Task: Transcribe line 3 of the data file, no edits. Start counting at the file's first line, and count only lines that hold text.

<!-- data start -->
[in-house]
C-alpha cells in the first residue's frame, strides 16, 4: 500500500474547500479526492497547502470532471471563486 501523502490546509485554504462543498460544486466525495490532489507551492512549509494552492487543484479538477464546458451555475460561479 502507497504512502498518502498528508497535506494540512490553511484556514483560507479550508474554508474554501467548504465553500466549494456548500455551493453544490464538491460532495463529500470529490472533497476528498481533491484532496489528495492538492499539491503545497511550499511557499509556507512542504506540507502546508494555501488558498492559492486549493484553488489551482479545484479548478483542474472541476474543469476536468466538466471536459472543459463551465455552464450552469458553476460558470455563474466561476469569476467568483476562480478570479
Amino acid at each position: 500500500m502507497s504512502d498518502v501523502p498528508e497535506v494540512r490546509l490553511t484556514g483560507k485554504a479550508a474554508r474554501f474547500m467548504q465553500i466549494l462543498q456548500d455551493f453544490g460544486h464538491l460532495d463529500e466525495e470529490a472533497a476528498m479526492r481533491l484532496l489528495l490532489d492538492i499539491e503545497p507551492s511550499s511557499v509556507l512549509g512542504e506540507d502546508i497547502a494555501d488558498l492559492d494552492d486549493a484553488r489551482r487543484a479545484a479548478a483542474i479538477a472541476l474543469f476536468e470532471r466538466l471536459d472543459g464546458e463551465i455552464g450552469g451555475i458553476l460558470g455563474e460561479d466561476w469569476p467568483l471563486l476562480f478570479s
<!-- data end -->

Amino acid at each position: 500500500m502507497s504512502d498518502v501523502p498528508e497535506v494540512r490546509l490553511t484556514g483560507k485554504a479550508a474554508r474554501f474547500m467548504q465553500i466549494l462543498q456548500d455551493f453544490g460544486h464538491l460532495d463529500e466525495e470529490a472533497a476528498m479526492r481533491l484532496l489528495l490532489d492538492i499539491e503545497p507551492s511550499s511557499v509556507l512549509g512542504e506540507d502546508i497547502a494555501d488558498l492559492d494552492d486549493a484553488r489551482r487543484a479545484a479548478a483542474i479538477a472541476l474543469f476536468e470532471r466538466l471536459d472543459g464546458e463551465i455552464g450552469g451555475i458553476l460558470g455563474e460561479d466561476w469569476p467568483l471563486l476562480f478570479s